All About Reel Seats: Types, Sizes, & More

Don’t overlook the security your reel, or the comfort of your handle, use Mud Hole’s vast variety of reel seats to find the perfect fit for your fishing rod.

Rod Building Reel Seats – Many Styles, One Job

When it comes to reel seats, there are many styles and sizes—yet all share one purpose—securing the reel to the rod.

With such an important job and so many options to choose from, we’re outlining everything you need to know.

Let’s get started…

The Basic Parts of a Reel Seat

  • Body – main structure often made of graphite or aluminum
  • Hood – fits over reel foot for optimal stability and security
  • Locking Nut – tightens or loosens hood’s position over the reel foot
  • Barrel Threads – channel for locking nut to screw up or down
  • Trigger – ergonomic structure underneath casting seats for increased control

**Catch Mud Hole Live’s Episode: All About Reel Seats at the bottom**

Don’t miss All About Reel Seats for video demonstrations, including tips for installation, opinions on arbors, how to size exposed seats, tricks for hidden barrel threads, an exclusive look at new products, and more!

How to Size a Reel Seat

Although all reel seats share the same purpose, there are some boxes to check off to ensure you have made the best selection.

For instance, the casting reel seat you choose for a saltwater rod will have similar features to that of a freshwater casting seat, such as the body style, the trigger, and the locking hood. The main difference would be that the saltwater seat would be a larger size in order accommodate for larger reels and fasten their reel firmly to the rod.

Choosing the size of your reel seat depends on the two main factors: 1) the inside diameter (I.D.) of the reel seat, and 2) the outside diameter (O.D.) of the rod blank.

TIP: Use Digital Calipers to measure these desired diameters in seconds!

You should also factor in the size of the reel, but if you shop by fishing application, this aspect is generally accounted for in each categories inventory. In other words, freshwater seats are generally smaller and offered in a size 16 or size 17, while saltwater seats will overlap some, but most will run into larger sizes from 18 to 24.

Inshore rods will split the two and often use sizes 16, 17, and 18, whereas larger seats up in the 20s are reserved for hefty rods heading offshore to fight pelagic species or wrestle fish up from down deep.

Now those sizes are more for traditional spinning or casting style builds. There are also heavy duty reel seats for offshore applications, like bottom fishing, trolling, and more, that will require these beefed up reel seats to be built into an aluminum butt.

These saltwater applications require stouter rods and the necessary aluminum butt/reel seat combos are built tough for a reason. When the task at hand is securing large, expensive reels to rods that crank in massive fish with little respect for brand names—you want a reel seat that’s ready to rock.

Sizing for aluminum butts is determined by the O.D. of the butt of the blank, the I.D. of the aluminum butt, and the rod class.

Plus, the anodization of these aluminum butts not only protects from the corrosive effects of the ocean, it produces a sleek design that helps transfer rods in and out of gunnels, or fighting belts with ease.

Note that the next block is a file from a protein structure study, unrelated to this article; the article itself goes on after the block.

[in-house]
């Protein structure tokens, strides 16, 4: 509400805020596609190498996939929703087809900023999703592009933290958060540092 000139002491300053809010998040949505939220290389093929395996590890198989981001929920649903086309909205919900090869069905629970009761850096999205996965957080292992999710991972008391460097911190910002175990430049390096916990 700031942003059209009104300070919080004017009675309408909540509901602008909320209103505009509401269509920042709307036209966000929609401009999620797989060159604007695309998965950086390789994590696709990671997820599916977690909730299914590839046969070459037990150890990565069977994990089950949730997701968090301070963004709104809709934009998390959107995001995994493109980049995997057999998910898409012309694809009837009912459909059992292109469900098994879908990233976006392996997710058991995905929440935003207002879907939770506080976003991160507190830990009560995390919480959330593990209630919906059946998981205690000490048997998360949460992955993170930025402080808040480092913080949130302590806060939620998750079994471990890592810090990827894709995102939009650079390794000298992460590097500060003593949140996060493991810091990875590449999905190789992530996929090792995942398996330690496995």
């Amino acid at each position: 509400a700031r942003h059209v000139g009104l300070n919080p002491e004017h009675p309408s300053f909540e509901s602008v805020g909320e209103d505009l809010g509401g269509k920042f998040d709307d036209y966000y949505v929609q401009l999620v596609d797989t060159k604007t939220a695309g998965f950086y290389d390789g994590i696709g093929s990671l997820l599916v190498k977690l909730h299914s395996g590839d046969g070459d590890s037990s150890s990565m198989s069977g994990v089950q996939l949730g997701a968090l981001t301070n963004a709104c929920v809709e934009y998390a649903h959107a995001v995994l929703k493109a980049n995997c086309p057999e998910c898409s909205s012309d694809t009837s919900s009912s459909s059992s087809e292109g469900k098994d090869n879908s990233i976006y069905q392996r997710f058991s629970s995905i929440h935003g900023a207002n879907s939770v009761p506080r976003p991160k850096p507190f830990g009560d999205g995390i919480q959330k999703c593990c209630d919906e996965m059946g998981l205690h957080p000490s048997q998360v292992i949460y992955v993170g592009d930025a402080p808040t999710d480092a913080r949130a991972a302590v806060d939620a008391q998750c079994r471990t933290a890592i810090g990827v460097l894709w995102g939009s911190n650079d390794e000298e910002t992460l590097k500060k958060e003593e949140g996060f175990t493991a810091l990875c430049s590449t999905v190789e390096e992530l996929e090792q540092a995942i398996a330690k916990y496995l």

Remember—despite the benefits of a good looking rod—building your own custom rod is also an easy way to ensure each component operates at peak performance against the trophy fish that definitely demand it.

For fly reel seats, sizing also comes down to the fly rod blank’s O.D. and the I.D. of the reel seat. Sizes aren’t necessarily marked by rod weight, but rather there will be a range of rod weights to fit that reel seat. Generally speaking, certain fly seats could have diameters sized more for 3-6 weights, while others could be 7-12 weights and so on.

Essentially, you can take the butt diameter of the fly rod blank, which most manufacturers list, and see if that will fit adequately within the I.D. of the fly seat.

Fly fishing obviously extends from freshwater to saltwater, so it’s another application where you need to make sure you’re choosing the right reel seat for the occasion. For example, taking a fly rod out to the flats will require an aluminum reel seat, or else the seat’s exposure to the salty environment will quickly take its toll.


Shop Reel Seats by Fishing Application

With so many different reel seats available for every different fishing application, it’s important to identify which model best suits you and your custom fishing rod.

Browsing reel seats by application is a great way to find the right option… and fast!


Arbors, Take Your Pick

For reel seat arbors, this question always comes up, what arbor is best?

The answer is, it really is just personal preference, so you decide!

No one specific arbor is stronger or more durable than the other, and the weight difference across the board is so marginal, it really isn’t worth the headache.

With that said, these are some popular arbor options in rod building:

Masking Tape Arbors

Simple, yet so effective, masking tape is an excellent arbor. It’s easy to apply and it centers the reel seat extremely well.

Tape won’t break down, but it also doesn’t bring any additional structural integrity. Like all arbors, tape is only used to center reel seat—it’s the epoxy that bonds the reel seat to the rod blank.

When in doubt, use masking tape arbors!

For heavy saltwater rods, try Fiberglass Mesh Tape instead—this mesh allows epoxy to penetrate even the tape arbors for a strong, durable bond.

Graphite & Polyurethane Arbors

These material arbors are awesome and installing them is easy. We recommend gluing these arbors into the reel seat first, then letting it cure before reaming and installing the reel seat into the handle assembly.